Where the trees part, and the sight and rush of the Catawba River first announce themselves, the connection to the river, if not understood, is at least sensed.
"People immediately become quiet when they reach the river," said York County Culture and Heritage Museums Deputy Director for Interpretation, Owen Glendening.
Sixty acres along the river is the site where CHM is building a new museum. Glendening just won approval for the new museum's interpretive master plan, which means actual design work can begin.
The master plan features a metaphoric "Front Porch," a place where people can sit in a rocking chair, view and listen to the river and its birds, perhaps enjoy a butterfly garden. Hikers on the Thread Trail can stop for water. The Front Porch will even feature a water fountain for dogs.
Never miss a local story.
The river, both metaphorically and actually, will run through the new museum because the Catawba is the reason we are all here. The Nation Ford trail, a shallow shoal that once provided a crossing for native animals, also was discovered by the early inhabitants who would become Catawbas and settle along its banks. The wagon road that brought other settlers here also crossed the Catawba at Nation Ford.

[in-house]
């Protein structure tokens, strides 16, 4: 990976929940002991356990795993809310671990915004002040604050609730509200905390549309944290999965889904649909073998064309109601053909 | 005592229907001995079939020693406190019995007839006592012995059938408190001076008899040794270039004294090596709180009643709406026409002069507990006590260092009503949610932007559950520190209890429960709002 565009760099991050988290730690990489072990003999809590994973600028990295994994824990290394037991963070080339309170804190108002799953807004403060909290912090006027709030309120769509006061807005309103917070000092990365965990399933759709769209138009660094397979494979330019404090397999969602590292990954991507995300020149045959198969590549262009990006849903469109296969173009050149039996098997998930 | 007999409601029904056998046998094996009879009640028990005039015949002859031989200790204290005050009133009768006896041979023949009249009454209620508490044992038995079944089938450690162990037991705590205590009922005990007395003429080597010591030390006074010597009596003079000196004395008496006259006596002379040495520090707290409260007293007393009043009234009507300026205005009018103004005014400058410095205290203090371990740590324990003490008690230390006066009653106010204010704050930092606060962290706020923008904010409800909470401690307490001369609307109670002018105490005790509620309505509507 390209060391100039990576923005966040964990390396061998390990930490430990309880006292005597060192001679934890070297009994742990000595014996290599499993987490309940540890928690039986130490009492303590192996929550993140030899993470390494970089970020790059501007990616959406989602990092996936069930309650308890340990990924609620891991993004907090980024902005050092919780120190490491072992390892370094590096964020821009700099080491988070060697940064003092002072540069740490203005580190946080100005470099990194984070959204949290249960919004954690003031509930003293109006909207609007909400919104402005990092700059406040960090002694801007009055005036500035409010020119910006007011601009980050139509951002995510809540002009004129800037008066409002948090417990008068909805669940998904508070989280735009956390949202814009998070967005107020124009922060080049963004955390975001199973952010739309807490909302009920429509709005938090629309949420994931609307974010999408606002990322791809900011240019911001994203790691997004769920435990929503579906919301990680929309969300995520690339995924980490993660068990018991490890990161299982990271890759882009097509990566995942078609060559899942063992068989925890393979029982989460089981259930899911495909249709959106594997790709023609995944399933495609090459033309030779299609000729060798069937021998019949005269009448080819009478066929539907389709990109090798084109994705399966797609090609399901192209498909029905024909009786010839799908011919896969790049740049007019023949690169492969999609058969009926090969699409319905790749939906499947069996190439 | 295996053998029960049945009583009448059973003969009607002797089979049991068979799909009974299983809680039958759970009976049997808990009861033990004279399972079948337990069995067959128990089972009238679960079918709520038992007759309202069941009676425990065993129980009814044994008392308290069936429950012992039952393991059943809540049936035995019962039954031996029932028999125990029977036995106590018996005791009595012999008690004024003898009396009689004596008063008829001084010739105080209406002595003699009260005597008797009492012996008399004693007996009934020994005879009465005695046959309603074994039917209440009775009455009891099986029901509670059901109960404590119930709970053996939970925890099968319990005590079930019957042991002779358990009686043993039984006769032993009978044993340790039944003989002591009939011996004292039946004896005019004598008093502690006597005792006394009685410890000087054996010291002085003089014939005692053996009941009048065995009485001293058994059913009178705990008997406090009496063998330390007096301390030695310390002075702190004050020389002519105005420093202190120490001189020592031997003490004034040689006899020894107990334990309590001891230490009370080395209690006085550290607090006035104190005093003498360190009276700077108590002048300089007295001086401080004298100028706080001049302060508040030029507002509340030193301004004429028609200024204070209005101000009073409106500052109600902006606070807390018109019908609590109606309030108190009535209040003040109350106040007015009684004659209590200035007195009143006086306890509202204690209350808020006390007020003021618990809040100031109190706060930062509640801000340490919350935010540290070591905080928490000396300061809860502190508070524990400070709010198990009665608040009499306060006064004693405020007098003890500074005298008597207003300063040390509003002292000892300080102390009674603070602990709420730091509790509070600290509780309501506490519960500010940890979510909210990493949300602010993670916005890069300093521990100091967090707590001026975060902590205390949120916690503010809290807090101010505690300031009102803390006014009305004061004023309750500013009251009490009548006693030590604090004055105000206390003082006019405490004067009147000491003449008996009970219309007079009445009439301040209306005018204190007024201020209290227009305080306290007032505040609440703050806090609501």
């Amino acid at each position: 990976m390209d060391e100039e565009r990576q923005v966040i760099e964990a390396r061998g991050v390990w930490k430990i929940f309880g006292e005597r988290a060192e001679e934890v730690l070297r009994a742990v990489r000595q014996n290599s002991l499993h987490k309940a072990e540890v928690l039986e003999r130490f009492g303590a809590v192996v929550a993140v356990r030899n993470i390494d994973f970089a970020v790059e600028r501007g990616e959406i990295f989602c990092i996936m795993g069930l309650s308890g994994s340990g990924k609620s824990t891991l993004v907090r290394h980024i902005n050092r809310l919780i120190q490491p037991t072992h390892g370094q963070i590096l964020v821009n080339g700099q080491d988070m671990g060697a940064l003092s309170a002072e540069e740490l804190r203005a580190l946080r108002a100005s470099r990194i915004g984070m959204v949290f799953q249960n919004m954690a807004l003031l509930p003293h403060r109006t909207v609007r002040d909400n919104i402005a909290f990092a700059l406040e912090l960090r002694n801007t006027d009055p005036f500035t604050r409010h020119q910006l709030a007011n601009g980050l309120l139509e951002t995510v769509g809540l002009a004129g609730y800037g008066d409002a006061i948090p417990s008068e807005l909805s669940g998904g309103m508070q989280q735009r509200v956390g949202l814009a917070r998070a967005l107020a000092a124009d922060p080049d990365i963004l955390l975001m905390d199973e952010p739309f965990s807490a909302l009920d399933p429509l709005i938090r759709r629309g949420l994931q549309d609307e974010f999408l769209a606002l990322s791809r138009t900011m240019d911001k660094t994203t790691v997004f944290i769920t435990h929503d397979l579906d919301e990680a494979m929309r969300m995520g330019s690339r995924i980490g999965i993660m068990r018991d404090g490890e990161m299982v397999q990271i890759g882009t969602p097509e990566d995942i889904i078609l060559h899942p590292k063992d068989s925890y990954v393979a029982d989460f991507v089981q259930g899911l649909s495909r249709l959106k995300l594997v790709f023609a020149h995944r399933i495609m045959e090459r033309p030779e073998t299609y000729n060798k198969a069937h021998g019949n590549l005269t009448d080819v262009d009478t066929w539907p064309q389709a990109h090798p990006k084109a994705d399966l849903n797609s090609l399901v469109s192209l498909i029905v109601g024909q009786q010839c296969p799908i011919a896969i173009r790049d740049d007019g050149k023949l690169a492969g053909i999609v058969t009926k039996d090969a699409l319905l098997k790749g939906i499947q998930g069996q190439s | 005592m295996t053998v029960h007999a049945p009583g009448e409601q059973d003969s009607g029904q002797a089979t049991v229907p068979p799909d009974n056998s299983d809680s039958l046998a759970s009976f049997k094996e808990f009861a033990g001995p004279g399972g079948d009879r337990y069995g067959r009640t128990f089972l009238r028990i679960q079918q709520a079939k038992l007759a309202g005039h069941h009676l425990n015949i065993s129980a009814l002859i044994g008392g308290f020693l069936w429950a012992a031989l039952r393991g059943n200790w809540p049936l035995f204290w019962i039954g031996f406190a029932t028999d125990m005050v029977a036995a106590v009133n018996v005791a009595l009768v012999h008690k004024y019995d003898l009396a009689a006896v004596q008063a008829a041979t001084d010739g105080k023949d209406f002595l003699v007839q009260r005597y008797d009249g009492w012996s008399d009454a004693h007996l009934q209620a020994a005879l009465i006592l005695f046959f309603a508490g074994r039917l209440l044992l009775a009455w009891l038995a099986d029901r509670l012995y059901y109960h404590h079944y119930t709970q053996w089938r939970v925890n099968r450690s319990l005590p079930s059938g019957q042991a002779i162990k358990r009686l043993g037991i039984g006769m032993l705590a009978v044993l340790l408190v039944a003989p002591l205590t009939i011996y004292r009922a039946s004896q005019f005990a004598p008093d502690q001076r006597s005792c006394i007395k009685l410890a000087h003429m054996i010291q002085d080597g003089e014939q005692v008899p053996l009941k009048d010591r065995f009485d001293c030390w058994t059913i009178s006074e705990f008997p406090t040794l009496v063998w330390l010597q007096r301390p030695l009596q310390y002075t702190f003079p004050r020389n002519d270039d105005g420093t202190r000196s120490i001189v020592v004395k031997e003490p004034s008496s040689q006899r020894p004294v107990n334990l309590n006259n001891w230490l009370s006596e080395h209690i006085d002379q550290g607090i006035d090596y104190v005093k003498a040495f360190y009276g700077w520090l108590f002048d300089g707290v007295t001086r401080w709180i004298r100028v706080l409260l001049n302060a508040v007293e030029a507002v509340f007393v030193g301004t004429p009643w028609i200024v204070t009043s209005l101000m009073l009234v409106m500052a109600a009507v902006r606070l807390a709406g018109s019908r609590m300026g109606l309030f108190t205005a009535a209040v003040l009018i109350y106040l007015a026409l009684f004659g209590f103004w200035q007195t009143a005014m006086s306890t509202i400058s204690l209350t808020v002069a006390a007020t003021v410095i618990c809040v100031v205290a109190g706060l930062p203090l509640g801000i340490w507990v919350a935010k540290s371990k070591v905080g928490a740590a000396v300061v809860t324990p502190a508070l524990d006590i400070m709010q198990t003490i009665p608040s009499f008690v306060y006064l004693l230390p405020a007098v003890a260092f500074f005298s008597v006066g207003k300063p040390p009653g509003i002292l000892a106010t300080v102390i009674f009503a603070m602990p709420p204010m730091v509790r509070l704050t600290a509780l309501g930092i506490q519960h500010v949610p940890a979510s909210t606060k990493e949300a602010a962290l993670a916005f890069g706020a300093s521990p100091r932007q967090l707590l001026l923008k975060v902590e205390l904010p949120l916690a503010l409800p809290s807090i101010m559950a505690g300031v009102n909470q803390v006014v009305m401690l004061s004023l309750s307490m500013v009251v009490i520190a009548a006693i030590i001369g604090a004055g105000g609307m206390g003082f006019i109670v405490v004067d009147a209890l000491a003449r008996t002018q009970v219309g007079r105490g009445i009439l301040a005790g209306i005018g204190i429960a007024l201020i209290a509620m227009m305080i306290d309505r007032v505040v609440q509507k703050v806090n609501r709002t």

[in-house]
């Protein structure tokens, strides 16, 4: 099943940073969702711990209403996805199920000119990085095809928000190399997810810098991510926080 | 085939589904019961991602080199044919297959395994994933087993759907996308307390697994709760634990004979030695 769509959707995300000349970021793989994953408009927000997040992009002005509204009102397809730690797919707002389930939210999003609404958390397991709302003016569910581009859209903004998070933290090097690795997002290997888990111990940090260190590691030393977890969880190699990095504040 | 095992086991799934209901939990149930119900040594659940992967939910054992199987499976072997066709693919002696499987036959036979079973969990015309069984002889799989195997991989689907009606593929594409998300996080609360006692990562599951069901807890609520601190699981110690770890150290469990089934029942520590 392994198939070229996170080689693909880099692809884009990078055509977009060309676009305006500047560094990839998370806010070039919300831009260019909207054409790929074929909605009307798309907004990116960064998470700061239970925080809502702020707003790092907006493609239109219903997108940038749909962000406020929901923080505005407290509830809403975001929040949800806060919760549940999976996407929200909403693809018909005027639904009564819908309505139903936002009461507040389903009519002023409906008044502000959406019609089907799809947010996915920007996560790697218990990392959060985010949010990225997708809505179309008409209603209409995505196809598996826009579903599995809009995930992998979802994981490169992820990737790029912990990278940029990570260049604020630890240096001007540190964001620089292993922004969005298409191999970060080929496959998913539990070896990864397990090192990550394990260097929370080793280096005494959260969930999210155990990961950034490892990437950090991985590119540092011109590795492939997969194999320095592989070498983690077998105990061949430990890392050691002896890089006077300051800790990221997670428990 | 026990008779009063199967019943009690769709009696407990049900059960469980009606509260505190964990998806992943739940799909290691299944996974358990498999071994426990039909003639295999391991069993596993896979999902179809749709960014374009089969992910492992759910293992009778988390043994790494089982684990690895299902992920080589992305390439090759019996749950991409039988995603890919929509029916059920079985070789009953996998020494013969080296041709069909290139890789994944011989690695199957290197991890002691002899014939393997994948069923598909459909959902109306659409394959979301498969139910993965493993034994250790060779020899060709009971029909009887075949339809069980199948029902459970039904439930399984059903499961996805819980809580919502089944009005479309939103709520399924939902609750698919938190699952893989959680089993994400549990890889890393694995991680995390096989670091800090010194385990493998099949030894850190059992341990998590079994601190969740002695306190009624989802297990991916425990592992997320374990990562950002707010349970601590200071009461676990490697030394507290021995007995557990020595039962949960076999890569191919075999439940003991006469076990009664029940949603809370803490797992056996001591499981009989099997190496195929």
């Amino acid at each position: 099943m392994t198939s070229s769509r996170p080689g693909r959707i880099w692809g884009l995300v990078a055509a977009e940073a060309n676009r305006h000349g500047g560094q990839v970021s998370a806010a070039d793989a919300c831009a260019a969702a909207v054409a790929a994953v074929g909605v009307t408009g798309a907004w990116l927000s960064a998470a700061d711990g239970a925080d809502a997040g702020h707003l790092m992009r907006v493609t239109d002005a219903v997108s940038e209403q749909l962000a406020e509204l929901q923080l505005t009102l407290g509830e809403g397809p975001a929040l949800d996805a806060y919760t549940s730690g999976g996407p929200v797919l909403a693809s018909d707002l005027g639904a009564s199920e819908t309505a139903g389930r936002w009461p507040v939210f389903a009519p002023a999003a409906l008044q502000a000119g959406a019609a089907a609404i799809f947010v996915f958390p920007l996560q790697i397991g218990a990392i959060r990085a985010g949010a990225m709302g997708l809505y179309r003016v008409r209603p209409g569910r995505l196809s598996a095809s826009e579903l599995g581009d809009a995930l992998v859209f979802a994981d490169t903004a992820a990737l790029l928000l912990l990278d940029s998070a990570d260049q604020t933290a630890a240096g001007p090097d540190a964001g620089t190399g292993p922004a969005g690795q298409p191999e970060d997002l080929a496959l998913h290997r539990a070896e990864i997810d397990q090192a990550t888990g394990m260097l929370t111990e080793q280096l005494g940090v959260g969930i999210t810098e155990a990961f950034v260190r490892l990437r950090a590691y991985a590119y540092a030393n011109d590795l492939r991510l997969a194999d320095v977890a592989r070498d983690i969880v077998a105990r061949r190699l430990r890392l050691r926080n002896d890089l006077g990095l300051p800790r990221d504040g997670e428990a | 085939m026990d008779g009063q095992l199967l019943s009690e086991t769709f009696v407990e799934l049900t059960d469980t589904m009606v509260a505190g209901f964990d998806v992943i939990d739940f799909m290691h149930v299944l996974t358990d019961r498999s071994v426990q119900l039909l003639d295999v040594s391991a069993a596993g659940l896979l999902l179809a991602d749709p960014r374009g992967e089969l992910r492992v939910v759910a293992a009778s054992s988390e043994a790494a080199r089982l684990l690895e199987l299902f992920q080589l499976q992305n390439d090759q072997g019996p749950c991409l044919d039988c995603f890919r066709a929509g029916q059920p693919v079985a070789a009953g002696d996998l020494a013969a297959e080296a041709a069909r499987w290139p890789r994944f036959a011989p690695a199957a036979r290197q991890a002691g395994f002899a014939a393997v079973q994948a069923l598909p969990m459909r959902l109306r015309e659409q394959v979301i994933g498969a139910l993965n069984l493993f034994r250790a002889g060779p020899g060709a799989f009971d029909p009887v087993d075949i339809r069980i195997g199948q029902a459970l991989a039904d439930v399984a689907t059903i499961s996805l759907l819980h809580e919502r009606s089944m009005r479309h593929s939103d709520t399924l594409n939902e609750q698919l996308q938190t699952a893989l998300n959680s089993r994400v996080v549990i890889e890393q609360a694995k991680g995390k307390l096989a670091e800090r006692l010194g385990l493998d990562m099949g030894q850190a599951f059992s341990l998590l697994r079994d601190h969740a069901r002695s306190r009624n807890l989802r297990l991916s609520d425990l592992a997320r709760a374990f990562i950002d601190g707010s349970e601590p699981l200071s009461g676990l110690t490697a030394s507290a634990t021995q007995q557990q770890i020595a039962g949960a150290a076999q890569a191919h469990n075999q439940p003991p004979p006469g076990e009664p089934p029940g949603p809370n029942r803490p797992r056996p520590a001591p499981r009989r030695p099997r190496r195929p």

That type of local history and much more will be emphasized at the museum, which will be the centerpiece of the environmentally-friendly Kanawha community that's also in the works. Plans for the museum show it will be interactive for people of all ages, but especially children.
Museum officials said they are more than halfway toward meeting a $50 million fundraising goal. Part of the revenue will come from Kanawha.
Anyone interested in making a donation to the museum project can call Culture and Heritage Museums Contributions Manager Pat Holman at 329-2121.